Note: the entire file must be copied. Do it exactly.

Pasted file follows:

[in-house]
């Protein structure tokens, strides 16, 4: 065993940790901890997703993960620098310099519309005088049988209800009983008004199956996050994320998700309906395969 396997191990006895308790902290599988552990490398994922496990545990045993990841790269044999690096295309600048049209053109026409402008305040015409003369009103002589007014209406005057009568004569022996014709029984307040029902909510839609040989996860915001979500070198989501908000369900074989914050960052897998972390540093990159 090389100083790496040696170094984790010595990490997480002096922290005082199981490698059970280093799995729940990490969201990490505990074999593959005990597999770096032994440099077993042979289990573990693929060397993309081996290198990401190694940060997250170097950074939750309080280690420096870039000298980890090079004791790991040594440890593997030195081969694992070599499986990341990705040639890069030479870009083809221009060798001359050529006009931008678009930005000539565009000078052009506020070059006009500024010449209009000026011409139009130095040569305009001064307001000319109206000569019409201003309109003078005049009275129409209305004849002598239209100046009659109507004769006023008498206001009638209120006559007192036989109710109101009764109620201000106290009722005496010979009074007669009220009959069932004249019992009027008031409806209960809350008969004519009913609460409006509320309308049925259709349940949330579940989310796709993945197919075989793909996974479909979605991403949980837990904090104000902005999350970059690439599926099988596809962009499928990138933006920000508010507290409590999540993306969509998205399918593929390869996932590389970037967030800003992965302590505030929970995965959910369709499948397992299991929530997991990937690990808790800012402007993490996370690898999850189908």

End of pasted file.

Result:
[in-house]
């Protein structure tokens, strides 16, 4: 065993940790901890997703993960620098310099519309005088049988209800009983008004199956996050994320998700309906395969 396997191990006895308790902290599988552990490398994922496990545990045993990841790269044999690096295309600048049209053109026409402008305040015409003369009103002589007014209406005057009568004569022996014709029984307040029902909510839609040989996860915001979500070198989501908000369900074989914050960052897998972390540093990159 090389100083790496040696170094984790010595990490997480002096922290005082199981490698059970280093799995729940990490969201990490505990074999593959005990597999770096032994440099077993042979289990573990693929060397993309081996290198990401190694940060997250170097950074939750309080280690420096870039000298980890090079004791790991040594440890593997030195081969694992070599499986990341990705040639890069030479870009083809221009060798001359050529006009931008678009930005000539565009000078052009506020070059006009500024010449209009000026011409139009130095040569305009001064307001000319109206000569019409201003309109003078005049009275129409209305004849002598239209100046009659109507004769006023008498206001009638209120006559007192036989109710109101009764109620201000106290009722005496010979009074007669009220009959069932004249019992009027008031409806209960809350008969004519009913609460409006509320309308049925259709349940949330579940989310796709993945197919075989793909996974479909979605991403949980837990904090104000902005999350970059690439599926099988596809962009499928990138933006920000508010507290409590999540993306969509998205399918593929390869996932590389970037967030800003992965302590505030929970995965959910369709499948397992299991929530997991990937690990808790800012402007993490996370690898999850189908």